FBI says Dylann Roof should not have been sold gun - WRCBtv.com | Chattanooga News, Weather & Sports

UPDATE: FBI says Dylann Roof should not have been sold gun

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Dylann Roof is escorted to a a police car. AP photo Dylann Roof is escorted to a a police car. AP photo

UPDATE: (NBC News) - The FBI said Friday that the man accused of killing nine African American parishioners at a historically black church in Charleston should not have been able to purchase a gun.

Officials said a background check failure allowed Dylann Roof to illegally purchase a .45-caliber Glock handgun on April 11, eight days after he turned 21, at Shooter's Choice in West Columbia, South Carolina . Roof had previously acknowledged drug possession, according to the FBI.

Law enforcement officials had previously said the transaction was entirely legal, despite his pending drug charge.

The weapon was purchased at a gun store 25 miles from his home.

"We are all sick this happened," FBI director James B. Comey said. "We wish we could turn back time."

Roof had been arrested in late February at a Columbia shopping mall and charged with possessing Suboxone, a controlled substance commonly used to treat heroin addiction. He was indicted by a Lexington County grand jury on a state drug charge.

Federal law prohibits the sale of a gun to anyone who is "under indictment for" a felony.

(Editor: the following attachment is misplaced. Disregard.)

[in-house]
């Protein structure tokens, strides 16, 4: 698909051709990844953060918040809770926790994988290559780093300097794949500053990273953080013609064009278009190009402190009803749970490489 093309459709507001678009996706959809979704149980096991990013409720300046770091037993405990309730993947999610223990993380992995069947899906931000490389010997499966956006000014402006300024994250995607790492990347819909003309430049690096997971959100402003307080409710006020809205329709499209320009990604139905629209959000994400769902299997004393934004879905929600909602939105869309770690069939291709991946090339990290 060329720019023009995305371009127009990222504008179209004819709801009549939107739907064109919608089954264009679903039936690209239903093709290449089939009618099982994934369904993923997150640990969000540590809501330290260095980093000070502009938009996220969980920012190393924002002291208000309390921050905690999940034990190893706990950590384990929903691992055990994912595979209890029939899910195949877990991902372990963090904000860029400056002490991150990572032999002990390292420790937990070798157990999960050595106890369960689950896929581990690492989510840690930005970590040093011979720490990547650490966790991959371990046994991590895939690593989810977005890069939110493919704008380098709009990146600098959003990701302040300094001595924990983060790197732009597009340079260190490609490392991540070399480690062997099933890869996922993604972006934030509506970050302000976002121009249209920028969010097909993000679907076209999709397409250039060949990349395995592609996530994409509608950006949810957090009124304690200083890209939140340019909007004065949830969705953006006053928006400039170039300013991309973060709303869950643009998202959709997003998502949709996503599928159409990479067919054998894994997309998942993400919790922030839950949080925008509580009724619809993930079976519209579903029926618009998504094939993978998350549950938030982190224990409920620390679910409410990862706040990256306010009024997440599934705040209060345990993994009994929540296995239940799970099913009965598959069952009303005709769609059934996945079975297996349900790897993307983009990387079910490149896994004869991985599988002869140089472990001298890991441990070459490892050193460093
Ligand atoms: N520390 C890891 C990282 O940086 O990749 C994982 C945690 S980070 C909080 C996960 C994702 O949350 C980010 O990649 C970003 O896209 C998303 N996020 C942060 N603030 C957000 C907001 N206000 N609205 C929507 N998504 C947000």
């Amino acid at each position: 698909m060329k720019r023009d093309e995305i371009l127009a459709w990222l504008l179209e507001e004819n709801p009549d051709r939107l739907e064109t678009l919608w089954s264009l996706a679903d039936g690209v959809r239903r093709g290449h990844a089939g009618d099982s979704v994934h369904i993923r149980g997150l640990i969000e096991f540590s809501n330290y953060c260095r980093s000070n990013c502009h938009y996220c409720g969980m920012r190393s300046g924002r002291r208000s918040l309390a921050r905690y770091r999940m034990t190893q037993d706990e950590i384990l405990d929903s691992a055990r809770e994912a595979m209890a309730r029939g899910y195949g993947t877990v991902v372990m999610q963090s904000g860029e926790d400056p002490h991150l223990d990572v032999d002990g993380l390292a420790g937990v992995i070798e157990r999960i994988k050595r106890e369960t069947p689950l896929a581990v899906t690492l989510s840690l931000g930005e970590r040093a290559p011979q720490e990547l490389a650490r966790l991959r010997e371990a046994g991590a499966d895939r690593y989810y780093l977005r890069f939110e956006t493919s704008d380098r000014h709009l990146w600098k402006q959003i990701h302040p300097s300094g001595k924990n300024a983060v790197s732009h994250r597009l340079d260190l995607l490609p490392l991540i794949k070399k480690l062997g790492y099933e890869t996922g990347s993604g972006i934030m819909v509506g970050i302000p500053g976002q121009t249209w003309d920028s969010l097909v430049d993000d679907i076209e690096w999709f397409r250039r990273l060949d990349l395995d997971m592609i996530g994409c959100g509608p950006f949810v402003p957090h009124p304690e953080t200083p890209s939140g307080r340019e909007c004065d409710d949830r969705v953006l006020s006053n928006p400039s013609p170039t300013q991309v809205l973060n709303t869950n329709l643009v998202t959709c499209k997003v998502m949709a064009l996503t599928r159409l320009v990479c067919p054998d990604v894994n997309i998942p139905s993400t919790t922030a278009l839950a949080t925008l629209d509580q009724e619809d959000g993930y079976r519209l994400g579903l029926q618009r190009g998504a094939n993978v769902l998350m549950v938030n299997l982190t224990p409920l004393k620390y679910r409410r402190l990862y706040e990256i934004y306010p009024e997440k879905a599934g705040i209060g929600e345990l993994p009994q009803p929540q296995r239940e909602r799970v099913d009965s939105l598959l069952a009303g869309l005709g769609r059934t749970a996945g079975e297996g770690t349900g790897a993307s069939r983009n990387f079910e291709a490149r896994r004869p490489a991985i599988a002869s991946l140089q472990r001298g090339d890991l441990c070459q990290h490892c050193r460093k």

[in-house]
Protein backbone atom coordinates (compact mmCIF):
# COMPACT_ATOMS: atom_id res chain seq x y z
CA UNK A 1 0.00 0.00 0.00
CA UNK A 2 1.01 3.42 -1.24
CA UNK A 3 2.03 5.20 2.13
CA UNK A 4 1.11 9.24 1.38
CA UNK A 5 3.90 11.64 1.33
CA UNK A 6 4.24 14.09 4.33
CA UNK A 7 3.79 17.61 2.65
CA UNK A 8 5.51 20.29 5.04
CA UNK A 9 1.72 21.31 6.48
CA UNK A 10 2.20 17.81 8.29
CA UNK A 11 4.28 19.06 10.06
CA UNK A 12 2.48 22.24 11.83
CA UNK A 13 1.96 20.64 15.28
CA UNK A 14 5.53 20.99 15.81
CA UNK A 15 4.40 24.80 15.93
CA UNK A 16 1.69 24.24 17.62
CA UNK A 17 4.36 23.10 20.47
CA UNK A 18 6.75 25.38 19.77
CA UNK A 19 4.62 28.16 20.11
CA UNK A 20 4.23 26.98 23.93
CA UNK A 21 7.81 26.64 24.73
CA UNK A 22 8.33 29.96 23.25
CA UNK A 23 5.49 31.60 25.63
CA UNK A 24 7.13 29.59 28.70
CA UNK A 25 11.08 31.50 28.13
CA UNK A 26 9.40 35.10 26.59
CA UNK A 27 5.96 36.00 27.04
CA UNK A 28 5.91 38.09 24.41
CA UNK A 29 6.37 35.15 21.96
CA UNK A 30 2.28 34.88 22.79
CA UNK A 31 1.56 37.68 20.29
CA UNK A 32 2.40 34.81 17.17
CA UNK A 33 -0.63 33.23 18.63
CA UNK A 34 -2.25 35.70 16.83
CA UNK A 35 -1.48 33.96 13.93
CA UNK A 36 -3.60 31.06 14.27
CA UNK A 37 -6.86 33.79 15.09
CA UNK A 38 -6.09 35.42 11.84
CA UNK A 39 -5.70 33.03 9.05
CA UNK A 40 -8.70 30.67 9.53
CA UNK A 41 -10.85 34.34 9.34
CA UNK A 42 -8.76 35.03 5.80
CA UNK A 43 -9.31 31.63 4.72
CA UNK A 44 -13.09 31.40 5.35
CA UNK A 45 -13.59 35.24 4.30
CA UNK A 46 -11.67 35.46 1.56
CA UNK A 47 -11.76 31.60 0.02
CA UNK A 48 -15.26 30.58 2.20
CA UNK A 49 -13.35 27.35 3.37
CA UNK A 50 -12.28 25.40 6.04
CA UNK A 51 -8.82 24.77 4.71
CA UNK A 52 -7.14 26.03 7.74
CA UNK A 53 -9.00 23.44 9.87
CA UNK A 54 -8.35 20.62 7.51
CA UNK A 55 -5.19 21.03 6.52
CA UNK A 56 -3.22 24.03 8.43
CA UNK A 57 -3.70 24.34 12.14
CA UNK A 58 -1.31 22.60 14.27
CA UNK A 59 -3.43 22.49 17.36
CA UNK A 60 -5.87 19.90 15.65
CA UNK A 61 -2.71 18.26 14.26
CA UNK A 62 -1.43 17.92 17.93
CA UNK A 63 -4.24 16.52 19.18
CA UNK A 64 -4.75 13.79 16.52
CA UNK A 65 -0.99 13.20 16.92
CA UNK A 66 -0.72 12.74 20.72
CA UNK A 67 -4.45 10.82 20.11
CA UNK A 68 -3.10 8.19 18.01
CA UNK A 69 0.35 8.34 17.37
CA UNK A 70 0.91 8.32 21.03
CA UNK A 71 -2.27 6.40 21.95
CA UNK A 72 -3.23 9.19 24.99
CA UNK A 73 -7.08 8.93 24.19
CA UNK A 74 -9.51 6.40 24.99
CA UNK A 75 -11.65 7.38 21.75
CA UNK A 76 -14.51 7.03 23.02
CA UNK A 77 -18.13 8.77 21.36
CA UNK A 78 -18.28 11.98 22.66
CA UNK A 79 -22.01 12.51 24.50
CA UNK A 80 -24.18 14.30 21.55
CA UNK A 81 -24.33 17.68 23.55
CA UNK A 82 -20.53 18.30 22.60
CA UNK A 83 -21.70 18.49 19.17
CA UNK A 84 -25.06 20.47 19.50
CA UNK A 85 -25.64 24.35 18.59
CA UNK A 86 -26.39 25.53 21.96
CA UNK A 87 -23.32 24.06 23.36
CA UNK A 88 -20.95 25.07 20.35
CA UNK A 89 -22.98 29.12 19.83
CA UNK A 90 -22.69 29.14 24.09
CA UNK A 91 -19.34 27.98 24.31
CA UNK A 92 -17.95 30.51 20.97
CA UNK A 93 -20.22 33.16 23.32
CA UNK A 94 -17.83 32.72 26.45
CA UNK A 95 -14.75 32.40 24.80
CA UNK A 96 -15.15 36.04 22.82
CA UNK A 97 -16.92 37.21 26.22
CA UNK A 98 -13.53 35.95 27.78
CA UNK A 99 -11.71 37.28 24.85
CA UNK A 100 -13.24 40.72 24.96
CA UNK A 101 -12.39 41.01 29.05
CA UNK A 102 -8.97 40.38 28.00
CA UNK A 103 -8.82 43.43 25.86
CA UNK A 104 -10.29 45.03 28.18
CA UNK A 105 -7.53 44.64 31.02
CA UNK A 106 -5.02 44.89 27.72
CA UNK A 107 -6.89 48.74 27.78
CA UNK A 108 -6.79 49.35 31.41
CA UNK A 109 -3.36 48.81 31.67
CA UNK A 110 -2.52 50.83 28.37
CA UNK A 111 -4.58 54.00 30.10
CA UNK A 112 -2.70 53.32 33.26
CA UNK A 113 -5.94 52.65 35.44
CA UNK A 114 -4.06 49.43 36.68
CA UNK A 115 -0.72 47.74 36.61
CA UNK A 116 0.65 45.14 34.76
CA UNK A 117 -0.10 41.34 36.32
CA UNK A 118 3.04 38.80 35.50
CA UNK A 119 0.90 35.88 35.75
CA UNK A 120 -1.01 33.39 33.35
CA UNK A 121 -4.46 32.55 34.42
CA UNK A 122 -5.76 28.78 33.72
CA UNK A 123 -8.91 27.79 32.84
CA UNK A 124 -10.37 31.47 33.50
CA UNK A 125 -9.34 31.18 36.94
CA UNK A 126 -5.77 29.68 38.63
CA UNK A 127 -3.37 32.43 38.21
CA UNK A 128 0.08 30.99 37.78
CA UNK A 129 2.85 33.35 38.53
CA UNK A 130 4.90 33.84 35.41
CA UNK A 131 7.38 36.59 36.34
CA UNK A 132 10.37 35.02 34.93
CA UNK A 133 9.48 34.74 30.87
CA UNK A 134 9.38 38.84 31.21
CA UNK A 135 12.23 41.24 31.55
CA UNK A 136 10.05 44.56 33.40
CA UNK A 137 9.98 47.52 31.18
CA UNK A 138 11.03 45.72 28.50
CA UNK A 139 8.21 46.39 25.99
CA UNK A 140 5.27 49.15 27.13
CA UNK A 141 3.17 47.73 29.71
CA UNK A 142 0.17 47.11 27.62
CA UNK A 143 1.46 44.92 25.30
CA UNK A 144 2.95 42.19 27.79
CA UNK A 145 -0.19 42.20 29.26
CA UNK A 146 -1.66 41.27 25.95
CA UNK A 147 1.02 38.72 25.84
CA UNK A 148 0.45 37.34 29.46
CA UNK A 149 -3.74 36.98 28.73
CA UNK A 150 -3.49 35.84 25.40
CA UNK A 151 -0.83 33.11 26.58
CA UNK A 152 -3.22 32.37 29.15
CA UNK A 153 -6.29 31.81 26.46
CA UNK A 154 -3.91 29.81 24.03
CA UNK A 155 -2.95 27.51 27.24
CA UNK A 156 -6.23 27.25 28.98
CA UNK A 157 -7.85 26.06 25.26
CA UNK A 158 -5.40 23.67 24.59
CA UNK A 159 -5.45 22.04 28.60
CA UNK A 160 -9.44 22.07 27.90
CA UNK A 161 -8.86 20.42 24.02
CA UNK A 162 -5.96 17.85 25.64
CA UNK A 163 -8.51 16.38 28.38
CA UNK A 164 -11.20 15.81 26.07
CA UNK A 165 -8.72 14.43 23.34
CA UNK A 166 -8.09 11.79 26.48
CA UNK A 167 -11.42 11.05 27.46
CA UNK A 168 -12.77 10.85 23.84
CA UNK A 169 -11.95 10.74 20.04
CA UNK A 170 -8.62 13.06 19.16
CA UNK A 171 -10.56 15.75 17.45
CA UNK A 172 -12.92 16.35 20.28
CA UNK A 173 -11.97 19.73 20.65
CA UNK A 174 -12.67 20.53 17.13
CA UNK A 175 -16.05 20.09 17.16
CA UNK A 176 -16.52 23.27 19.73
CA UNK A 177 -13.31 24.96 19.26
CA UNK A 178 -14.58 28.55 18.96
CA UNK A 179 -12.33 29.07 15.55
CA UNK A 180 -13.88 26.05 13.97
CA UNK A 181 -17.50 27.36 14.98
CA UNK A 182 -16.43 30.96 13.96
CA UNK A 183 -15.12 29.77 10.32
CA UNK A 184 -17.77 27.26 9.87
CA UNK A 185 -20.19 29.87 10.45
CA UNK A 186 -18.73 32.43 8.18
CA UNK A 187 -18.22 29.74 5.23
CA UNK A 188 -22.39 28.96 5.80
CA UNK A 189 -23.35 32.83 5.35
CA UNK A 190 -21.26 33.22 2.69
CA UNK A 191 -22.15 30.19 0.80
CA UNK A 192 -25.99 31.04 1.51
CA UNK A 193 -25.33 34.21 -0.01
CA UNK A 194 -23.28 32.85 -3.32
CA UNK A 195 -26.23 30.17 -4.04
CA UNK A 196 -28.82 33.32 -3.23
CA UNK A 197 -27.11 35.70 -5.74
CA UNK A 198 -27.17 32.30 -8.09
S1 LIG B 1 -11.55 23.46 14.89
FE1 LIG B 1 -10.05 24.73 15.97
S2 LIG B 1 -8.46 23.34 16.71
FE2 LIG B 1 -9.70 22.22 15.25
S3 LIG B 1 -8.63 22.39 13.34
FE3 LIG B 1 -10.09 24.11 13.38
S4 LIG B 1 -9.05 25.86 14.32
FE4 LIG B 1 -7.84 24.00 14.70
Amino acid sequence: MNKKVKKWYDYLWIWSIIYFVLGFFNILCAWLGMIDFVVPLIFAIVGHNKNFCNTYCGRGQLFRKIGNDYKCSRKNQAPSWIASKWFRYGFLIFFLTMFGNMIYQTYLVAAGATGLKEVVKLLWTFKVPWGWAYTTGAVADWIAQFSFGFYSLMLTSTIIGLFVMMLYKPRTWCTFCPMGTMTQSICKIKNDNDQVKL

A separate provision of federal law prohibits the sale of a gun to anyone who is "an unlawful user" of any controlled substance. A provision of the Code of Federal Regulations, which defines that term in the gun law, says habitual use can be inferred from evidence of recent use, examples of which, it says, include "a conviction for use or possession of a controlled substance within the past year," or "multiple arrests for such offenses within the past 5 years."

Those on both sides of the gun policy debate have highlighted problems with the National Instant Criminal Background Check System. Loopholes have been discovered before in the background check system, also known as NICS, which the Obama administration once described as its "most important tool" for stopping gun crime.

The NICS program is problem plagued, experts say.

Records are incomplete and the federal government has no ability to force states to report on those who should not be able to purchase guns. The law that created the NICS program also relied on an outdated definition that applies only to those who are deemed mentally ill by a court.

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